Posts tagged Grain
Factors to consider when draining rice (February 2015)


This NSW DPI Primefact sheet is and overview of the guidelines to take into consideration when considering draining rice. The fact sheets covers areas such as the variety selection and time of sowing, the water management after flowering. It covers the key factors such as field layout, crop nitrogen, time when crop maturing , sowing methods, time of draining, grain development stages soil types and who and where to contact for further information. 

Read More
Improving techniques for assessing rice grain quality. (2008)

This IREC Farmers Newsletter report gives and overview of the 2006/07 season project of improving techniques for assessing rice grain quality. The project continued to evaluate the quality parameters of rice breeding lines and to improve screening techniques for more accuracy and efficiency under the Rice Grain Quality Project. A greater emphasis is being placed on the use of molecular markers to assist selection. The project has also focused on understanding the genetic characteristics that are linked to the cooking quality of different types of rice. This article focuses on grain quality, measurements of amylose types, validation and implementation of new methods, effect of starch components on cooking starch branching enzymes in Australian rice.

Read More
Linking starch structure to rice cooking quality. (2008)

This IREC Farmers Newsletter articles presents information and an update  on the RIRDC funded project DAN212A on cooking quality. Cooking quality and specifically the structure and characteristics of starch in rice determine the use of rice in cooking and industry. This study focused on two types of starch, amylose and amylopectin. These two starches determine cooking quality in rice It investigated measure to predict cooking quality, amylose and amylospectin grain quality, waxy rice properties, protein and pasting properties, amylopectin structure and finally differences in resistant heat. This study is giving understanding to starch structure which in turn will increase the likelihood of creating designer rice varieties aimed at specific markets. In conclusion this study suggest that that a specific element of one of the starches in rice grain, the hot water soluble fraction of amylopectin, may be contributing to peak viscosity, texture of the cooked rice and glycaemic index.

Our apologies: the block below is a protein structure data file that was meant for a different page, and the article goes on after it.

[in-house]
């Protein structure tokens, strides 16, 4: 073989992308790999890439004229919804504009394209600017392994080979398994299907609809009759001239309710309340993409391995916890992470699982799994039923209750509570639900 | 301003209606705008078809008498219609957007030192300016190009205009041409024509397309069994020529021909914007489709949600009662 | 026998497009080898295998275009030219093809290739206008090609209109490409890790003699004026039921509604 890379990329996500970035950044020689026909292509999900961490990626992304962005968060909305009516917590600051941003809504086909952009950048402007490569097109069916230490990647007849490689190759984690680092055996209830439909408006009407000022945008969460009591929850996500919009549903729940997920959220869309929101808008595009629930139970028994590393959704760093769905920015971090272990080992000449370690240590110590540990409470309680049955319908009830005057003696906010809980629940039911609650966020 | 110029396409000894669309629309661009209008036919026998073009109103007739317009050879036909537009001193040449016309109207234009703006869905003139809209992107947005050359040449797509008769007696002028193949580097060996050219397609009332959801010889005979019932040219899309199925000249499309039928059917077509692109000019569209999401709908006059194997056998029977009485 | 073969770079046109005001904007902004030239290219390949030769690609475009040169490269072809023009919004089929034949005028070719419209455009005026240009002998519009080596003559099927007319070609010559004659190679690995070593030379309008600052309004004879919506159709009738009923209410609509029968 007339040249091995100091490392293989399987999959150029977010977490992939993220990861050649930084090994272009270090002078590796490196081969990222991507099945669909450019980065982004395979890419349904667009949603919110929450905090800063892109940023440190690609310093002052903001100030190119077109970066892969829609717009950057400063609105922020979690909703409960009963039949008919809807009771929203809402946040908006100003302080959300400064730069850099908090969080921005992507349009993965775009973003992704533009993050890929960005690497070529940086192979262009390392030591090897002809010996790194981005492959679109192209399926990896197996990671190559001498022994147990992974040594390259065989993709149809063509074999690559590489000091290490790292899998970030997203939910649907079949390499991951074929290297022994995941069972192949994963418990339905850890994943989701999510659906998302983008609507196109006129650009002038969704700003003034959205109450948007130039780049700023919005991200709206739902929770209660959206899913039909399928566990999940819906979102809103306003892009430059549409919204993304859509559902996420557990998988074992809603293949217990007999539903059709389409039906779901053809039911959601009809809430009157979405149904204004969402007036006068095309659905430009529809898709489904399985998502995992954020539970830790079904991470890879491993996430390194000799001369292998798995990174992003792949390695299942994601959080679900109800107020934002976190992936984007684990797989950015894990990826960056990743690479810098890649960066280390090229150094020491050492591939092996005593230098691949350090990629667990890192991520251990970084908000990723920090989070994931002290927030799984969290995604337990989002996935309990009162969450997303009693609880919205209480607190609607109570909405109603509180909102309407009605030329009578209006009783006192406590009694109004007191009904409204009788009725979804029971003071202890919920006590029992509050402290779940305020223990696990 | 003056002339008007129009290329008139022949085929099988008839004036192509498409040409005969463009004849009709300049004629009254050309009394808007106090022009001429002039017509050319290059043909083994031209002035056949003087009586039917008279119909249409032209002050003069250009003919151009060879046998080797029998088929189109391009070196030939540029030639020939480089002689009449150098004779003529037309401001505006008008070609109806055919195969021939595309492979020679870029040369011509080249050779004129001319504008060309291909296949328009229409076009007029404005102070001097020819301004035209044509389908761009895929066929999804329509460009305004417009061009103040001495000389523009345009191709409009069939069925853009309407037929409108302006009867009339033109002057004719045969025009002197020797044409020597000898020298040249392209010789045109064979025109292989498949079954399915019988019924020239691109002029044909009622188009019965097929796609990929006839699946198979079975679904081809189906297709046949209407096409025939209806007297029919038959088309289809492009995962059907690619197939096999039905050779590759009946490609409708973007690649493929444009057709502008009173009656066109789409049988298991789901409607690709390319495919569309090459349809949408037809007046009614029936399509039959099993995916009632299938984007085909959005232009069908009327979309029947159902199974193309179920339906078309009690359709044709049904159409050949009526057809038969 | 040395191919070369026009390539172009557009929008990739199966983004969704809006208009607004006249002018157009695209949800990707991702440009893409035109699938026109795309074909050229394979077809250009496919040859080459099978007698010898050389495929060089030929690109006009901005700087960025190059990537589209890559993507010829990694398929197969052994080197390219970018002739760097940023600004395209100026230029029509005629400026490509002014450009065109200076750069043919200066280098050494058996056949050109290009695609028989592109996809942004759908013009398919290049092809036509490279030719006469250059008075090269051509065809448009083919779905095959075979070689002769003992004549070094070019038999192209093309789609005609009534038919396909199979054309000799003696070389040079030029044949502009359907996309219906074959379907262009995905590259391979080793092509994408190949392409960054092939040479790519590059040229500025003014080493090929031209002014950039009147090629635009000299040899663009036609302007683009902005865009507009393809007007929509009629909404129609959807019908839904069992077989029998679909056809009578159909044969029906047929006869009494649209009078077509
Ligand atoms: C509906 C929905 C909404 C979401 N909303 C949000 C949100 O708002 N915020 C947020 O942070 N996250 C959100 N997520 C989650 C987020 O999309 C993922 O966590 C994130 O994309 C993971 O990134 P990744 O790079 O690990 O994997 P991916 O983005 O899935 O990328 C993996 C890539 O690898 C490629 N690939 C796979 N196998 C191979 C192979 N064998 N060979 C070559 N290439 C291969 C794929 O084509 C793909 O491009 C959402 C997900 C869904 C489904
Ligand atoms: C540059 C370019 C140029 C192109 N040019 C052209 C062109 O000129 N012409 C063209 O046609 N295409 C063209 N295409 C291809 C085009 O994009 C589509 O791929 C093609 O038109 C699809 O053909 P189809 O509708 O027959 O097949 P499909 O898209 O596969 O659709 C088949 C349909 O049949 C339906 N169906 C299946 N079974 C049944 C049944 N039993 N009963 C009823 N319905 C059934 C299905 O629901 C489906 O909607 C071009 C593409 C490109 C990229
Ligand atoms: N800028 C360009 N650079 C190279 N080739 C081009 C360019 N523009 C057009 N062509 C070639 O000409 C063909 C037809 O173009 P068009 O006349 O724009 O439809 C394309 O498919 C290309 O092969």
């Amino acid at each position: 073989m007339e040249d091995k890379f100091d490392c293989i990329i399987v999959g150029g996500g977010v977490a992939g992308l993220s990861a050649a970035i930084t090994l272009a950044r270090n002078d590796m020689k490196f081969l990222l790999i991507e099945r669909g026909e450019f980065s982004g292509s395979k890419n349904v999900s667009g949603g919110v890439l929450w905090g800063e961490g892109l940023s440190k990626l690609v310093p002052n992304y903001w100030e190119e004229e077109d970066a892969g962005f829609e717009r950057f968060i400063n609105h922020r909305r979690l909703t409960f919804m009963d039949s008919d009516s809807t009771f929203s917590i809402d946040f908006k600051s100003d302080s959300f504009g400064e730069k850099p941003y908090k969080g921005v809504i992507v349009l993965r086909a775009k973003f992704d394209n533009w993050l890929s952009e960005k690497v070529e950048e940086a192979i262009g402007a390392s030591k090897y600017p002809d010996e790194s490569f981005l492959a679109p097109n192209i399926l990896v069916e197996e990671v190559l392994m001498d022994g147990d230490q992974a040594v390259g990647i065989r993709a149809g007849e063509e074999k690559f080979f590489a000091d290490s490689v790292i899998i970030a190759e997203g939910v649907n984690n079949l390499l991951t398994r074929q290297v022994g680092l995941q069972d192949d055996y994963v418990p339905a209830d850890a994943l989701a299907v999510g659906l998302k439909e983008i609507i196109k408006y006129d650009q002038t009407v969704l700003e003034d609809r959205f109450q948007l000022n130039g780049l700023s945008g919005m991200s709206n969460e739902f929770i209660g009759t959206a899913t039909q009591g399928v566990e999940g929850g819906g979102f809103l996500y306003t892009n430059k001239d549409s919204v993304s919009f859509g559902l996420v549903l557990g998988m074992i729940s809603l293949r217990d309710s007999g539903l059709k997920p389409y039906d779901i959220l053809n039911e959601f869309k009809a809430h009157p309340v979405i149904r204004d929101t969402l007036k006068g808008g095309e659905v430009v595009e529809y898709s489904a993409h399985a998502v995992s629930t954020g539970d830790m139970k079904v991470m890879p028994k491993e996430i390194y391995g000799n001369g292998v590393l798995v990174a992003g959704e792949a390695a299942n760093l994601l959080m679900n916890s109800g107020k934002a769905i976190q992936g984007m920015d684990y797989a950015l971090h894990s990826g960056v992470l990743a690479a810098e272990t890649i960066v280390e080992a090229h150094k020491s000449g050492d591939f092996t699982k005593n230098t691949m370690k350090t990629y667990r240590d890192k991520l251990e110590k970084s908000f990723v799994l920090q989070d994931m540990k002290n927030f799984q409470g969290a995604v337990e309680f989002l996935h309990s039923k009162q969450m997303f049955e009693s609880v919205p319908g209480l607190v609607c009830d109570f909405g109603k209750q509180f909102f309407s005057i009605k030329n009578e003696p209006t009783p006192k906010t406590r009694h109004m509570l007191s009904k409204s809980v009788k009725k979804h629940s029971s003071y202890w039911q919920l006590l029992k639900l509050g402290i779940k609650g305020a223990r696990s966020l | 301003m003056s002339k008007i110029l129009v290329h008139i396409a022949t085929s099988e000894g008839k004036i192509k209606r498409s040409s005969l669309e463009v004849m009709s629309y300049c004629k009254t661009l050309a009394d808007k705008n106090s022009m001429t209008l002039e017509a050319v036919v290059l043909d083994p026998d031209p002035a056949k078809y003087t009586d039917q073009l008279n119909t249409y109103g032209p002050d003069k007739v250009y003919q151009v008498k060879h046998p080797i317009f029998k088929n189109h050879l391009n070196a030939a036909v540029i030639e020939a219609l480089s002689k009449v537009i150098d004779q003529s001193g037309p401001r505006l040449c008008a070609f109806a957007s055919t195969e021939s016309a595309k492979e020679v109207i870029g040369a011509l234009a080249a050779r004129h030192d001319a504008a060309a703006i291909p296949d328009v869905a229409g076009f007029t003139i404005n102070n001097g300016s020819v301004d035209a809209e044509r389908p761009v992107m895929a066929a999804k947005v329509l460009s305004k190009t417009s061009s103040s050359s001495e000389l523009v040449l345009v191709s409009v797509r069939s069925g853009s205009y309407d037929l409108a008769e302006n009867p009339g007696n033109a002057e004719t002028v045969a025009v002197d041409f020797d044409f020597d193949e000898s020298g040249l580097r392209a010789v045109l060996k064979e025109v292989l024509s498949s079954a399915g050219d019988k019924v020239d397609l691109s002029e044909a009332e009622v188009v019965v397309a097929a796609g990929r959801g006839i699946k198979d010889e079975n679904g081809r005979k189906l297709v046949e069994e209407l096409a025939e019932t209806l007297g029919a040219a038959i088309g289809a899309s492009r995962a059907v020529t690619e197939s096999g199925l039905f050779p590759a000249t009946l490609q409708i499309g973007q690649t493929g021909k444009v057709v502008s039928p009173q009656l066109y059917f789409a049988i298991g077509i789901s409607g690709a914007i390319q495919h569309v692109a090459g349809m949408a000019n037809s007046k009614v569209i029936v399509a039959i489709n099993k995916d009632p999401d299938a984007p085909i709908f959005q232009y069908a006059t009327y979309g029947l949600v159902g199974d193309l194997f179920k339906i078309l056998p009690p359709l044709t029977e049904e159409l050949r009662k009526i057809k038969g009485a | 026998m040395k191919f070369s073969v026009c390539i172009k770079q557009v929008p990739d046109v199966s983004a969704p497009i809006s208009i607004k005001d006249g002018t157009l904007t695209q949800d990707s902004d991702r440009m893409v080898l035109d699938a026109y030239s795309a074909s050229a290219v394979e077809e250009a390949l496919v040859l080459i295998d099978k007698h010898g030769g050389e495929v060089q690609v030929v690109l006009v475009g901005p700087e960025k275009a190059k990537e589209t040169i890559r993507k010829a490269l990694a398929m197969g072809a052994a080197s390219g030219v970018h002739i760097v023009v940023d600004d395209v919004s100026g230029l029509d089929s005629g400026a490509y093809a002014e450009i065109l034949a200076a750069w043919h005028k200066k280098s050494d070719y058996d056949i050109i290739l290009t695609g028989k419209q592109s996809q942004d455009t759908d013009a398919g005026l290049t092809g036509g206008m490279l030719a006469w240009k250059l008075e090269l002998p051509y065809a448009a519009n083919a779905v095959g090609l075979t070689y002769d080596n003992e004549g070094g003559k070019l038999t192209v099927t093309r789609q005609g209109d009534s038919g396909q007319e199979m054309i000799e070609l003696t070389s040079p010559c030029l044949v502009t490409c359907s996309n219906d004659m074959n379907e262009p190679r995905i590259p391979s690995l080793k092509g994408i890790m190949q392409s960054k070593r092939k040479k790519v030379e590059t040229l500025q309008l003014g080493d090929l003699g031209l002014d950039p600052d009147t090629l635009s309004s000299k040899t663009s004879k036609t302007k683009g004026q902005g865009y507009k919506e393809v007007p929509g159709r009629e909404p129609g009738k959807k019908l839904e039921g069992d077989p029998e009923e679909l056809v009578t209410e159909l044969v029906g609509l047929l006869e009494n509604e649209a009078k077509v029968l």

Read More
The Happy Seeder enables direct drilling of wheat into rice stubble (January 2007)

This journal article present the results of the Happy seeder direct drilling wheat into rice stubble. The Happy seeder aims to reduce the need to burn rice stubble and in Australia and South East Asia. The focus of the Happy seeder is to enable direct drilling into tough dense rice stubble which is currently an obstruction to sowing into rice stubble. The article states that loss of organic matter and nutrients, rice stubble burning causes very serious and widespread air pollution in the north-west Indo-Gangetic Plains, where rice–wheat systems predominate. The Happy Seeder combines the stubble mulching and seed drilling functions in the one machine. The stubble is cut and picked up in front of the sowing tynes, which engage bare soil, and deposited behind the seed drill as mulch. This article presents the  evaluation of the technology over 3 years in replicated experiments and farmers’ fields in Punjab, India.